The Life and Times of...uh...God
Author Jack Miles' Pulitzer Prize winning biography is just divine.
"Surely this instruction which I enjoin upon you this day is not too baffling for you, nor is it beyond reach. It is not in the heavens that you should say, 'Who among us can go up to the heavens and get it for us and impart it to us, that we may observe it?' [Deuteronomy 30:11‑12]"
Later, however, an increasingly silent God deliberately surrounds Himself in mystery. Indeed, the emergence of the God who is part mystery carries beyond the end of the Hebrew Bible and is a critical aspect of early Christianity.
Since the mystery element is much more important in Christian than in Jewish theology, it is ironic, Miles observes, that we see the growth of taciturnity and mystery in God more clearly in the traditional Jewish ordering of the books of the Bible than in the Christian. And this is a good place to note one of the major strengths of God: A Biography, namely, Miles' care throughout in distinguishing between the Hebrew Bible and the Christian Old Testament, two different arrangements of the same books which themselves reflect the collective personalities of the world's two highest religions.
The Christian Old Testament shifts the great prophetic collections—Isaiah, Jeremiah, Ezekiel, and the twelve minor prophets—to the end, leaving in the middle what Miles calls "the books of silence:" Job, Lamentations, Ecclesiastes, and Esther. Behind this altered arrangement lies, perhaps, the desire on the part of Christian redactors to create a greater sense of continuity between the Old Testament and the New, which is itself a book of speech, if only by Jesus.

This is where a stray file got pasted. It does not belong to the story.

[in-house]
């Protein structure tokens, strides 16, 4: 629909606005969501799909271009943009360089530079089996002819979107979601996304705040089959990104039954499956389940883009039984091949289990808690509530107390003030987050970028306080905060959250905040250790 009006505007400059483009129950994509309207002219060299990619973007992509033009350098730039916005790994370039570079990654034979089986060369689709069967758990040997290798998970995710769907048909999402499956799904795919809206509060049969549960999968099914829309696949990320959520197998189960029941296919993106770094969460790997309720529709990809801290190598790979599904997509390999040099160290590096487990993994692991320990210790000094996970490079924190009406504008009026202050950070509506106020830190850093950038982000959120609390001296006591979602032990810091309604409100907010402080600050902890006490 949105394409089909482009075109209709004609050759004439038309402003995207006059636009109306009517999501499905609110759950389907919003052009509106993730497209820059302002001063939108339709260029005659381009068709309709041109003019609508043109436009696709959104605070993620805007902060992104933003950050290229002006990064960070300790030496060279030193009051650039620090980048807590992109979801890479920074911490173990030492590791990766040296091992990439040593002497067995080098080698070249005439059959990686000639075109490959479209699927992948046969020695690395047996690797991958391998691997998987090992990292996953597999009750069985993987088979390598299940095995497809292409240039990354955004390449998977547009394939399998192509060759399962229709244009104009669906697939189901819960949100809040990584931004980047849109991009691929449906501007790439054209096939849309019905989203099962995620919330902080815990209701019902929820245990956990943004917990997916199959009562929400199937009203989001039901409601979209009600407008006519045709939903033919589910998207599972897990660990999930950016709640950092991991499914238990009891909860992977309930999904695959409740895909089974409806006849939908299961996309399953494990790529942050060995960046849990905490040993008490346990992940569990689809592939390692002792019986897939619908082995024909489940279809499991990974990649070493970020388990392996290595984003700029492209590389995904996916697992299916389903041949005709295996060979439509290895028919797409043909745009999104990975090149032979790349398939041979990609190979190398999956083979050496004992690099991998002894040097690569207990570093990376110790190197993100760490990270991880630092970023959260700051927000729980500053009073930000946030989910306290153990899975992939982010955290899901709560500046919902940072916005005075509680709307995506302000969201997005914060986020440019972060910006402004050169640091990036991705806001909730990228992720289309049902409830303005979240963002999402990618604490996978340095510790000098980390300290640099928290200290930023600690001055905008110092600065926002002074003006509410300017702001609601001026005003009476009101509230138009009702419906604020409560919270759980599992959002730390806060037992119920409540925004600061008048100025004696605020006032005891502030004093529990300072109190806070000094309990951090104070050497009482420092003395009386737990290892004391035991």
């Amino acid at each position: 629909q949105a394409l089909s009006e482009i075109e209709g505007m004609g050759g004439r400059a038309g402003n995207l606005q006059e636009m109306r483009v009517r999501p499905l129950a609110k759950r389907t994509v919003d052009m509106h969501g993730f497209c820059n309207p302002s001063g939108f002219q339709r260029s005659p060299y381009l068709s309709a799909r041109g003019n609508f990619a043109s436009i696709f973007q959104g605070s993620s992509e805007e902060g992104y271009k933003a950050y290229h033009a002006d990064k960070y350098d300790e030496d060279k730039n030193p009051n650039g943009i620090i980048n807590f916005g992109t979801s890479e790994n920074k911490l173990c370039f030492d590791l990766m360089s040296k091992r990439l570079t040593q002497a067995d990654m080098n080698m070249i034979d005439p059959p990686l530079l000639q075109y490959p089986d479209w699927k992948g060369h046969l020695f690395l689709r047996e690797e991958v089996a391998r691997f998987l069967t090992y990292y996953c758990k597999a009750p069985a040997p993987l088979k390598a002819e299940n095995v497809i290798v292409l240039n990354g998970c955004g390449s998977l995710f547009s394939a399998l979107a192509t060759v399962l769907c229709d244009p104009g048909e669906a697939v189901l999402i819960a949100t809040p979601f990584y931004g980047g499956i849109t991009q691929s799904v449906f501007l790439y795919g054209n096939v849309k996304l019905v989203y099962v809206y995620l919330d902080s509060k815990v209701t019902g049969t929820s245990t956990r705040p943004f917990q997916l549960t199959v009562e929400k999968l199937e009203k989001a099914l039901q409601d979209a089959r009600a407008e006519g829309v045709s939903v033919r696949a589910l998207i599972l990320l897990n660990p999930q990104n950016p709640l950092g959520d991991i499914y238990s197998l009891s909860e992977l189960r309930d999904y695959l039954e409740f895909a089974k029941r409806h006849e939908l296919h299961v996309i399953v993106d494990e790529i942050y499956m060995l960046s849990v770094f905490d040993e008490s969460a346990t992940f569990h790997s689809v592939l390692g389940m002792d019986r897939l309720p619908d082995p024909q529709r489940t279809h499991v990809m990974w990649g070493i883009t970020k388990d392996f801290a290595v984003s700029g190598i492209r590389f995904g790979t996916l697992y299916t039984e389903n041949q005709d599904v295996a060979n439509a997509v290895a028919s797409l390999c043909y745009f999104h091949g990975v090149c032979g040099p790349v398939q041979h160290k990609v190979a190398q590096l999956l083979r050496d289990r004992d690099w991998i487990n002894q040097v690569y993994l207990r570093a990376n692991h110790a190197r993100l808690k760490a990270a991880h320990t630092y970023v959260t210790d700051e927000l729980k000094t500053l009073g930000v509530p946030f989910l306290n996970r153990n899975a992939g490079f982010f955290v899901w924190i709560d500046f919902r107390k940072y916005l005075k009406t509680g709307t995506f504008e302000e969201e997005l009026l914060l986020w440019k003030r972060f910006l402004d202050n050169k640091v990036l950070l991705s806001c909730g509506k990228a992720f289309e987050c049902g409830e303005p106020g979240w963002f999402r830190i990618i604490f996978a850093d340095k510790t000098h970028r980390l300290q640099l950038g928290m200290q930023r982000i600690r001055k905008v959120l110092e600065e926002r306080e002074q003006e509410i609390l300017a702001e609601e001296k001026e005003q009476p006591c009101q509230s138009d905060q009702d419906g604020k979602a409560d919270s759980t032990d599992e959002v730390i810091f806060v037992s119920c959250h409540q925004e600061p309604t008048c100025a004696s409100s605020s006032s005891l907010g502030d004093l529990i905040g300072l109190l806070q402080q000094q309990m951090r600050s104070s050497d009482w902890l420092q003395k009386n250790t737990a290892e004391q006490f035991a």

The bulk of God: A Biography is devoted to delineating the variety of roles in which the Bible presents God: creator, destroyer, creator‑destroyer, friend of the family, liberator, lawgiver, father, conqueror, executioner, arbiter, restorer, counselor, Holy One, sleeper, recluse, and finally old man, wearied by time. And God is also shown by Miles in His various moods: exhilarated and troubled, puzzled and puzzling, a mere bystander, even altogether absent. Throughout, Miles examines the questions that are raised by the texts: What is it like to be God? Does God fail? Can and does God love? Then, in a final chapter entitled "Does God Lose Interest?," he offers some general reflections.
In essence, Miles sees the biblical God as a divided being, a case of schizophrenia. In polytheistic religions, the various aspects of divinity are often played by different gods, each of whom embodies a single salient characteristic. In monotheism, by contrast, God has to play all the parts. So He is, or appears to be, a mass of opposites: tender and ruthless, the all-powerful Lord of heaven but also the sorrowing friend of the poor, and so on.
Miles views the Bible as a tragedy, rather like Hamlet, the play which inspired him to write this book. Hamlet is trapped within himself. He tries to be at once a ruthless avenger and a scrupulous moralist who argues through all his actions before performing them. In the end, however, he does nothing, and falls victim himself. So it is with the Bible: God's character, being all‑inclusive of divinity, is a contradictory one, and He Himself ends by being trapped within its contradictions.
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